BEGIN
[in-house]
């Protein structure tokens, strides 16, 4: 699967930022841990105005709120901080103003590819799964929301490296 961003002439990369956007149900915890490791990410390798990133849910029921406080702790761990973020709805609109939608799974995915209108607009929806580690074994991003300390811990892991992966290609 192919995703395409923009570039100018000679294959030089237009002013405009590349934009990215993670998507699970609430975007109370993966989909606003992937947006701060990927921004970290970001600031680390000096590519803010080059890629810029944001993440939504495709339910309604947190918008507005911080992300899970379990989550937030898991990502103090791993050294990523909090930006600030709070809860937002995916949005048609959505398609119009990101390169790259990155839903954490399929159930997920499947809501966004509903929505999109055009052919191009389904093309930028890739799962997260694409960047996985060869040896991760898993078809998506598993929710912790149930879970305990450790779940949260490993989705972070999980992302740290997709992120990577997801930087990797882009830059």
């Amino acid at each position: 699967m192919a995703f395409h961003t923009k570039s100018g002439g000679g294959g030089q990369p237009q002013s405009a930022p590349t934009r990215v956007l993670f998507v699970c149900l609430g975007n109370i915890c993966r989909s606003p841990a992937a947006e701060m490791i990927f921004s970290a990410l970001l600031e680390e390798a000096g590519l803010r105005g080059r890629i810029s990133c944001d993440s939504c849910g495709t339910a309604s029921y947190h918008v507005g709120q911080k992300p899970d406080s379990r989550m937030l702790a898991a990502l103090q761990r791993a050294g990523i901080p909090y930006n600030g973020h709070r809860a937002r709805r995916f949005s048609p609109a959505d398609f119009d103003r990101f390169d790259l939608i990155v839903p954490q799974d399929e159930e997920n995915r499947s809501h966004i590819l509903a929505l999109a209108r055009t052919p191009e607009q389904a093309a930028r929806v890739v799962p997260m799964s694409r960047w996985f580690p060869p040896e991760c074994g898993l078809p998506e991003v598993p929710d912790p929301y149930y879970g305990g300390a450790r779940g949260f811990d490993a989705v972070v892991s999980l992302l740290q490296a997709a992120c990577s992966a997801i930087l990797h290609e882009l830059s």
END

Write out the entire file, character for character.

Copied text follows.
[in-house]
């Protein structure tokens, strides 16, 4: 699967930022841990105005709120901080103003590819799964929301490296 961003002439990369956007149900915890490791990410390798990133849910029921406080702790761990973020709805609109939608799974995915209108607009929806580690074994991003300390811990892991992966290609 192919995703395409923009570039100018000679294959030089237009002013405009590349934009990215993670998507699970609430975007109370993966989909606003992937947006701060990927921004970290970001600031680390000096590519803010080059890629810029944001993440939504495709339910309604947190918008507005911080992300899970379990989550937030898991990502103090791993050294990523909090930006600030709070809860937002995916949005048609959505398609119009990101390169790259990155839903954490399929159930997920499947809501966004509903929505999109055009052919191009389904093309930028890739799962997260694409960047996985060869040896991760898993078809998506598993929710912790149930879970305990450790779940949260490993989705972070999980992302740290997709992120990577997801930087990797882009830059």
């Amino acid at each position: 699967m192919a995703f395409h961003t923009k570039s100018g002439g000679g294959g030089q990369p237009q002013s405009a930022p590349t934009r990215v956007l993670f998507v699970c149900l609430g975007n109370i915890c993966r989909s606003p841990a992937a947006e701060m490791i990927f921004s970290a990410l970001l600031e680390e390798a000096g590519l803010r105005g080059r890629i810029s990133c944001d993440s939504c849910g495709t339910a309604s029921y947190h918008v507005g709120q911080k992300p899970d406080s379990r989550m937030l702790a898991a990502l103090q761990r791993a050294g990523i901080p909090y930006n600030g973020h709070r809860a937002r709805r995916f949005s048609p609109a959505d398609f119009d103003r990101f390169d790259l939608i990155v839903p954490q799974d399929e159930e997920n995915r499947s809501h966004i590819l509903a929505l999109a209108r055009t052919p191009e607009q389904a093309a930028r929806v890739v799962p997260m799964s694409r960047w996985f580690p060869p040896e991760c074994g898993l078809p998506e991003v598993p929710d912790p929301y149930y879970g305990g300390a450790r779940g949260f811990d490993a989705v972070v892991s999980l992302l740290q490296a997709a992120c990577s992966a997801i930087l990797h290609e882009l830059s």